I began my professional career in September of 2011 at MidState Medical Center in Meriden, Connecticut, a small community hospital that is well known locally for patient care excellence. I began on a floor known as Pavilion D, the hospital’s Stroke and Medical Telemetry floor.  The level of teamwork and welcoming to a new nurse such as myself was absolutely staggering. Every individual on the floor, whether a CNA, a RN or a MD, was involved in my orientation to the unit and how to care properly for the patient population. By the first week of December, I was told I am ready to practice on my own. However, the team was always there in routine and emergency situations, which was very much to the benefit of all the patients we cared for on a nightly basis. I learned many valuable lessons through my first year of nursing practice, and made several very close friends. All of which I intend to carry with me throughout the rest of my career.

After a year and a half at MidState Medical Center, I received a compelling offer to work at Hartford Hospital’s Medical Intensive Care Unit, and currently continue to practice there. Stepping into a specialty opened many new doors for learning and career growth. I am excited to see what the future has to offer, and wish the best of luck to all students currently enrolled in the University of Maine program! You have chosen a great profession, and although there are challenges, don’t give up! Keep working, keep growing, and never stop learning!

Josh Neagle, RN BSN
University of Maine- School of Nursing Class of December 2010


Specer Pelkey,BSN 2012Spencer Pelkey, UMaine BSN class of 2012, was commissioned as a 2nd Lieutenant in the United States Army in May, 2012.  During his years as a UMaine nursing student, Spencer also served as a Cadet in the UMaine Army ROTC program where he benefitted from an outstanding military nursing learning experience in the Intensive Care Unit of Tripler Army Medical Center in Honolulu after his junior-year of the BSN program.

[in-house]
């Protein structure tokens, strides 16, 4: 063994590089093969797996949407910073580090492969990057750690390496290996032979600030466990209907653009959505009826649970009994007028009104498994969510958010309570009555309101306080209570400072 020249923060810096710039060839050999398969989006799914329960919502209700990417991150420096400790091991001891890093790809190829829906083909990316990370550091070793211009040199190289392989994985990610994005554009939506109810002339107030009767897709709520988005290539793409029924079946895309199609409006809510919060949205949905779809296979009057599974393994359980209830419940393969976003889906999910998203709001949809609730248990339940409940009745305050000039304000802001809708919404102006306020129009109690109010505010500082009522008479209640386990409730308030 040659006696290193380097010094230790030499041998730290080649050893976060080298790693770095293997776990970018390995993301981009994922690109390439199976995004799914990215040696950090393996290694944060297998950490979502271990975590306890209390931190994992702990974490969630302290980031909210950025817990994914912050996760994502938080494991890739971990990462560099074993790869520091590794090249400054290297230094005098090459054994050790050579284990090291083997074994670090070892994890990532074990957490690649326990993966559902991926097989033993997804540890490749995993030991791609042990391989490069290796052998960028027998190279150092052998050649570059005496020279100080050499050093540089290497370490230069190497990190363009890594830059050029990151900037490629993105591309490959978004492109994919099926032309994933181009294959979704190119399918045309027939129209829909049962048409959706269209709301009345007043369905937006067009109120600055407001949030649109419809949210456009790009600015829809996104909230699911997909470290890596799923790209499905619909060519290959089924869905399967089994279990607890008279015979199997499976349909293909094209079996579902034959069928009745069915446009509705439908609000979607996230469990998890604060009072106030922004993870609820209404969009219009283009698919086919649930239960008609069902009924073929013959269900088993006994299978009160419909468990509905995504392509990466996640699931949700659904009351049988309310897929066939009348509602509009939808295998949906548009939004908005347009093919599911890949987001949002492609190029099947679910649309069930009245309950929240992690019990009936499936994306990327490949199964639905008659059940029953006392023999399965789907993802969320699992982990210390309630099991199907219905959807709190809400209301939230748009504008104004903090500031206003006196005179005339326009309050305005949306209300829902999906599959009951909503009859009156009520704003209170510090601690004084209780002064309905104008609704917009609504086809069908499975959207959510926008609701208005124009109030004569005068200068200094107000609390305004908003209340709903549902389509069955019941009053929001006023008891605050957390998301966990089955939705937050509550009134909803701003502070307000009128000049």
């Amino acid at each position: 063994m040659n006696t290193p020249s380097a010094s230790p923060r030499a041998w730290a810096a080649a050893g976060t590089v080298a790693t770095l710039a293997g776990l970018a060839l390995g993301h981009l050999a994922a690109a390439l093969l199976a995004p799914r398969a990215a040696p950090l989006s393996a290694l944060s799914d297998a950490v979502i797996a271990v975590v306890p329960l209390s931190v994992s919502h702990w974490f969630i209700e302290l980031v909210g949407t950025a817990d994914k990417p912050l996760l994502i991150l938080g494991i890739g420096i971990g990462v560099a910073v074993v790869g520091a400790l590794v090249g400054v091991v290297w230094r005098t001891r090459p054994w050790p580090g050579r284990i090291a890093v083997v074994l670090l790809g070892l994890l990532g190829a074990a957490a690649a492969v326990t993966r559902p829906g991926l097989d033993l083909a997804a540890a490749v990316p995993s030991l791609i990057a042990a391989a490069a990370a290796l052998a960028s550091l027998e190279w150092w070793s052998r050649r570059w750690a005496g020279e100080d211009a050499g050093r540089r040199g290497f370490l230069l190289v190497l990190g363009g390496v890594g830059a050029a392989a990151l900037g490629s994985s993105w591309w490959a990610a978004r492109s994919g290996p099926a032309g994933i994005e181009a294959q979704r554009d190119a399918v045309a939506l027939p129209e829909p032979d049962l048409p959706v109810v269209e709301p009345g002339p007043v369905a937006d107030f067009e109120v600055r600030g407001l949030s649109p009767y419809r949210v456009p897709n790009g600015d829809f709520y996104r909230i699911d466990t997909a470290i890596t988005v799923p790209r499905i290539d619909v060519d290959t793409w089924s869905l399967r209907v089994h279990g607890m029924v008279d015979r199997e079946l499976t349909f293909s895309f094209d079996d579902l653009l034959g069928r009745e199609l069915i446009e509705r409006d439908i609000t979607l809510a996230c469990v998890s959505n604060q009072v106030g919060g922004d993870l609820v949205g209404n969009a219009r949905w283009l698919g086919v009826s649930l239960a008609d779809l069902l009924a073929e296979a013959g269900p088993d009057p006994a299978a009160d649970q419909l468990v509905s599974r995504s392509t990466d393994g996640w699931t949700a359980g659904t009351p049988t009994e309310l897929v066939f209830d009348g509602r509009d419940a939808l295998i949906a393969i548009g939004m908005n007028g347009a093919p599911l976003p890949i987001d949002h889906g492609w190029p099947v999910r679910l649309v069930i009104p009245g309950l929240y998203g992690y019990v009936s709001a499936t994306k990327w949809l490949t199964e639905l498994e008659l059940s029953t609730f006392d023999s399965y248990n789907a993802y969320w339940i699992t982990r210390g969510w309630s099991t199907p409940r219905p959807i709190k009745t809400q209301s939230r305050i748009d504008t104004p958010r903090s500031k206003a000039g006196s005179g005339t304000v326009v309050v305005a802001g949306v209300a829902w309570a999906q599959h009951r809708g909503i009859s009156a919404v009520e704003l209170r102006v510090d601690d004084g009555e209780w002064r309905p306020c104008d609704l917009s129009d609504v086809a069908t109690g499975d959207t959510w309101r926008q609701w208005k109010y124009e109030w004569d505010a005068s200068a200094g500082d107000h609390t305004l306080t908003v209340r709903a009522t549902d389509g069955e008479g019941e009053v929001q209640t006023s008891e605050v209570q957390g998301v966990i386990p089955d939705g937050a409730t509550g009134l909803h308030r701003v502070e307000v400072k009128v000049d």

Spencer visited us in Dunn Hall this summer (2012) while serving as a Gold Bar recruiter with the UMaine Army ROTC program. He passed the RN licensure exam in May 2012 and he is now on his way to a Basic Officer Leadership Course. Upon completion of that course, he will report to his duty station, the Dwight D. Eisenhower Medical Center, Fort Gordon, in Georgia.  Spencer expects to go on for additional specialized nursing education in the U.S. Army after gaining experience at Eisenhower Medical Center.

Spencer is from Millinocket, Maine and graduated from Sterns High School. His older brother has recently enlisted in the U.S. Army.

The School of Nursing faculty and Spencer’s fellow students are proud of his UMaine and military accomplishments – and we are equally proud to know that U.S. Army troops will be well-served by a UMaine School of Nursing graduate.


Lynn Bowden, BSN – Class of 2010

Lynn Bowden, BSN